It's Your Money  

Dealing with financial infidelity

Financial infidelity problems

Money matters are often considered one of the most sensitive topics in relationships.

Yet, while discussions about trust, fidelity and transparency are common in romantic partnerships, the issue of financial infidelity remains largely unaddressed.

Financial infidelity occurs when one partner hides financial information or engages in financial activities without the knowledge or consent of the other. In Canada, this phenomenon poses a significant threat to the financial wellbeing of individuals and their relationships.

Financial infidelity takes many forms, from secret bank accounts and undisclosed debt to hidden purchases and clandestine investments. Regardless of the specifics, the consequences can be devastating, both financially and emotionally. The breach of trust resulting from financial infidelity can erode the foundation of a relationship, leading to feelings of betrayal, resentment, and insecurity.

One of the most immediate impacts of financial infidelity is the strain it places on a couple's financial situation. Hidden debts, undisclosed expenses, or secret financial transactions can disrupt budgeting efforts and jeopardize long-term financial goals. In extreme cases, financial infidelity may even lead to financial ruin, as the unsuspecting partner is left to deal with the consequences of undisclosed liabilities or mismanaged funds.

Moreover, financial infidelity can have lasting effects on individuals' mental and emotional wellbeing. The sense of betrayal and mistrust that accompanies the discovery of financial infidelity can cause significant psychological distress. Feelings of anger, shame, and guilt may arise, further complicating the already delicate dynamics of the relationship. Left unaddressed, these emotional wounds can fester, leading to long-term damage to individuals' mental health and overall wellbeing.

Beyond the immediate impact on individuals and couples, financial infidelity can have broader implications for Canadians' financial stability and security. In cases where one partner has been financially dependent on the other, the revelation of financial infidelity can leave them vulnerable and exposed. Without access to essential financial resources or knowledge of their true financial situation, individuals may find themselves ill-equipped to navigate the challenges of financial independence.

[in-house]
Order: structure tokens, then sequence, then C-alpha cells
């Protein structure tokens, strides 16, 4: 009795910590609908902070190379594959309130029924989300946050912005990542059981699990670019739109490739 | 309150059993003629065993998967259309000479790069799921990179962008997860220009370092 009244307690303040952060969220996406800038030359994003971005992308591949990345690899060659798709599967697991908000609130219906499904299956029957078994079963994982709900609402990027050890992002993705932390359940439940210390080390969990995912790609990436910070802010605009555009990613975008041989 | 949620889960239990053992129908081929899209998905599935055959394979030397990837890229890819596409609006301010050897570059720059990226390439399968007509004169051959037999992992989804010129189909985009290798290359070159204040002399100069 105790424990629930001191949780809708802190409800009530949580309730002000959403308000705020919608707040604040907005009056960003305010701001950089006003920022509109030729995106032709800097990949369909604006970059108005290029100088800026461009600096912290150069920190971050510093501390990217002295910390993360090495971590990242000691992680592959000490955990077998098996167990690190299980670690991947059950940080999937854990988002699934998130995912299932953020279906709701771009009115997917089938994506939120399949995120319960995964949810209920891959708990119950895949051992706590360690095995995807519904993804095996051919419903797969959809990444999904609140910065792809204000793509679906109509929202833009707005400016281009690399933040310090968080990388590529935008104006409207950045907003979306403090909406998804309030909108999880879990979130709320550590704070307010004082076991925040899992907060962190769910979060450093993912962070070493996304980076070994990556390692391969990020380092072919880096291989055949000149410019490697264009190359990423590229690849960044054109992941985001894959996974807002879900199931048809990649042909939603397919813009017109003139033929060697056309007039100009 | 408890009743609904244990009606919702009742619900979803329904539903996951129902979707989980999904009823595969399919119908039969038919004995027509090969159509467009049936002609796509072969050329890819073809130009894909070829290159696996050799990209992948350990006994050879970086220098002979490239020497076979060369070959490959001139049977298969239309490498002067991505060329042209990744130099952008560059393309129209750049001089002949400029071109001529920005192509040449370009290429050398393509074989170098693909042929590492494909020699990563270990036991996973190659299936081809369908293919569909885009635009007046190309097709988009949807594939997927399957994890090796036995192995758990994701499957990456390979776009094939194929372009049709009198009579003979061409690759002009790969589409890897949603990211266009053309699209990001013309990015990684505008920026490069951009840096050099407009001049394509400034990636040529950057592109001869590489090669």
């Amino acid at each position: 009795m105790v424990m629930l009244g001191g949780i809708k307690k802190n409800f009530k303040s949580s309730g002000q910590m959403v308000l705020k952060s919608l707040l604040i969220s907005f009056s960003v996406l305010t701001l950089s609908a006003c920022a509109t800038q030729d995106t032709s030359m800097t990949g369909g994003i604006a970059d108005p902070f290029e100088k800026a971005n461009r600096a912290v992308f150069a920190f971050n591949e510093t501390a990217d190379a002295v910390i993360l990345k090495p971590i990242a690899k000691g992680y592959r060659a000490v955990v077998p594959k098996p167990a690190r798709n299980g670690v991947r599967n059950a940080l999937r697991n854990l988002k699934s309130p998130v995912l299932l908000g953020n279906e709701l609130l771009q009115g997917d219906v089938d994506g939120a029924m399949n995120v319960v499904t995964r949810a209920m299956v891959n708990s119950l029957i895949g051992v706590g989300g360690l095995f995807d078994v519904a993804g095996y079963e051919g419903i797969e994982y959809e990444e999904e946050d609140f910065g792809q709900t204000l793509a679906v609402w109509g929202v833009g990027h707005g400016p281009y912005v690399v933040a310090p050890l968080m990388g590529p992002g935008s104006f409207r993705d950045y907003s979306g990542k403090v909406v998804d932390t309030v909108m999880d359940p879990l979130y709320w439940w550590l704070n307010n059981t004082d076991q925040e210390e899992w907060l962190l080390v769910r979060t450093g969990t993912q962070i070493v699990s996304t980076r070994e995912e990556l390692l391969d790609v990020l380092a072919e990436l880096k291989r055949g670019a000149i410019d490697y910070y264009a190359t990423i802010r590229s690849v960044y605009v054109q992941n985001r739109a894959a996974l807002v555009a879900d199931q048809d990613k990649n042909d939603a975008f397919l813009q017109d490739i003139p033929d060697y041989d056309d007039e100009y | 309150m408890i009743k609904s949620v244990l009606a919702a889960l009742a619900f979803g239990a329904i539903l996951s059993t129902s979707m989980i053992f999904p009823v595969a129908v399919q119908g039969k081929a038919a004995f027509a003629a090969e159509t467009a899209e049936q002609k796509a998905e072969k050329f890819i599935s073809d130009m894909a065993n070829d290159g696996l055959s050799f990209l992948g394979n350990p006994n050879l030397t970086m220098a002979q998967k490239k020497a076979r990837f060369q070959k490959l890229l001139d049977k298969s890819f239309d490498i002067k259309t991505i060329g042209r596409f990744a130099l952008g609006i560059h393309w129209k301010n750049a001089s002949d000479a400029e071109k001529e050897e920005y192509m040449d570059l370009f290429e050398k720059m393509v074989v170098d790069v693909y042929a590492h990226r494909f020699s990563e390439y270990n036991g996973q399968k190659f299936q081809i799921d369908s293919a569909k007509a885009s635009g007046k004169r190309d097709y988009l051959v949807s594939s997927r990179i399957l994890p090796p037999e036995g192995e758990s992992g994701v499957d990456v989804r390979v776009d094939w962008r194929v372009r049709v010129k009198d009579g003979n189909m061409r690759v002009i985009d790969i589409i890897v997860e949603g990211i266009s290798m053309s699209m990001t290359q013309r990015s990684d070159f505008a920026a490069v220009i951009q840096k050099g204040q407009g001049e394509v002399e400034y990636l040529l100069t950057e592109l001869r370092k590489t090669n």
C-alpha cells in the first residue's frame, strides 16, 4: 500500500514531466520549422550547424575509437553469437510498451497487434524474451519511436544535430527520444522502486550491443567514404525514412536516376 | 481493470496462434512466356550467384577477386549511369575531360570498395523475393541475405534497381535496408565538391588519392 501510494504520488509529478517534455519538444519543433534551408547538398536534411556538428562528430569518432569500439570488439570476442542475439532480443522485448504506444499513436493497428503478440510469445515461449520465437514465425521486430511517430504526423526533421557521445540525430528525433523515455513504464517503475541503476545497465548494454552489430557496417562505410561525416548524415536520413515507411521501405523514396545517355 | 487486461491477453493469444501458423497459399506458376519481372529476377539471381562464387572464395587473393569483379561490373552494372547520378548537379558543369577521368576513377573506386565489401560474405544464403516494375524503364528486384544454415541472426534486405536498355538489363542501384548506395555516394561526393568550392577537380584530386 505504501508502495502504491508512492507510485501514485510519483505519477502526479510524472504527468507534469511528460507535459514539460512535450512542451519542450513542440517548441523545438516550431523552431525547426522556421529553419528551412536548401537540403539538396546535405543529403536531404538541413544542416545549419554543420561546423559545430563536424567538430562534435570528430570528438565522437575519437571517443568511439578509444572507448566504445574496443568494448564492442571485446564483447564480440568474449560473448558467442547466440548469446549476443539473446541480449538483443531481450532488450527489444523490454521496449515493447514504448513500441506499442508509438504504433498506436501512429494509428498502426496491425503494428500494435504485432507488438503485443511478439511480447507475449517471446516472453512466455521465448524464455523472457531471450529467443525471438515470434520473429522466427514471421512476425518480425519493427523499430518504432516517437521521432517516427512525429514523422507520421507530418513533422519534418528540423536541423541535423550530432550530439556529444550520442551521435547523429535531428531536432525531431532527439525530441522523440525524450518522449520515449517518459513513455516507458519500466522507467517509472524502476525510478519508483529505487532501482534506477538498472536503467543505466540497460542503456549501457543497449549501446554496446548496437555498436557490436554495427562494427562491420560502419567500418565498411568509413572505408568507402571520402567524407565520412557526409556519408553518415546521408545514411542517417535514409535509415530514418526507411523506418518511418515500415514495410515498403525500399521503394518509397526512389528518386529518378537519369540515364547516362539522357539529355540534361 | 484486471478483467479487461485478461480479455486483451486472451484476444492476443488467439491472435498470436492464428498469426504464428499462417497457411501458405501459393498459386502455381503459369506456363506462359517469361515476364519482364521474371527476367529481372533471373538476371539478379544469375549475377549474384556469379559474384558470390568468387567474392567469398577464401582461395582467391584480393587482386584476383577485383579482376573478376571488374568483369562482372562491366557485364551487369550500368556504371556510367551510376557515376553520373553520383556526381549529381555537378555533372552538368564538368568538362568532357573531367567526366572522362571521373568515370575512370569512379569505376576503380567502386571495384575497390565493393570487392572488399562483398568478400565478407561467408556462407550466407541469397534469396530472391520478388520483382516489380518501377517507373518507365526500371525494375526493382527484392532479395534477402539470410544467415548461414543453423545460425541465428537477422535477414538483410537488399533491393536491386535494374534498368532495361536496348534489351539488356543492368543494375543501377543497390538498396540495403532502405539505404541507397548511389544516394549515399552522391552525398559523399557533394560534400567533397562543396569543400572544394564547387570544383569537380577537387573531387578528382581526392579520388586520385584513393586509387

Furthermore, financial infidelity can hinder individuals' ability to plan for their future and achieve their long-term financial goals. Trust is a fundamental component of successful financial planning and wealth management. When trust is compromised due to financial infidelity, individuals may struggle to make informed decisions about their finances, leading to missed opportunities for growth and prosperity.

Addressing financial infidelity requires open and honest communication between partners. It's essential to create a safe space where both parties feel comfortable discussing their financial concerns and aspirations openly. Couples should establish clear expectations regarding financial transparency and accountability, laying the groundwork for a healthy and trusting relationship.

Seeking professional help from a professional financial planner or therapist can also be beneficial for couples struggling to overcome the impact of financial infidelity. A qualified professional can provide guidance and support as couples work through the challenges of rebuilding trust and restoring financial stability.

Talking about money matters can be hard and sometimes even embarrassing, but by fostering open and honest communication, setting clear expectations and seeking professional guidance when needed, Canadians can mitigate the impact of financial infidelity and build stronger, more resilient relationships based on trust and transparency.

This article is written by or on behalf of an outsourced columnist and does not necessarily reflect the views of Castanet.

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About the Author

Brett Millard is vice-president and a member of the executive leadership team at FP Canada, the national professional body for the financial planning industry. A not-for-profit organization, FP Canada works in the public interest to foster better financial health for all Canadians by leading the advancement of professional financial planning in Canada. 

He has worked in the financial advice industry for more than 15 years and is designated as a chartered investment manager (CIM) and is a certified financial planner (CFP).

He has written a weekly financial planning column since 2012 and provides his readers with easy to understand explanations of the complex financial challenges they face in every stage of life. Enhancing the financial literacy of Canadian consumers is a top priority for Brett and his ongoing efforts as a finance writer focus on that initiative. 

Please let Brett know if you have any topics you’d like him to cover in future columns ,or if you’d like a referral to a qualified CFP professional in your area, by emailing him at [email protected].


The views expressed are strictly those of the author and not necessarily those of Castanet. Castanet does not warrant the contents.

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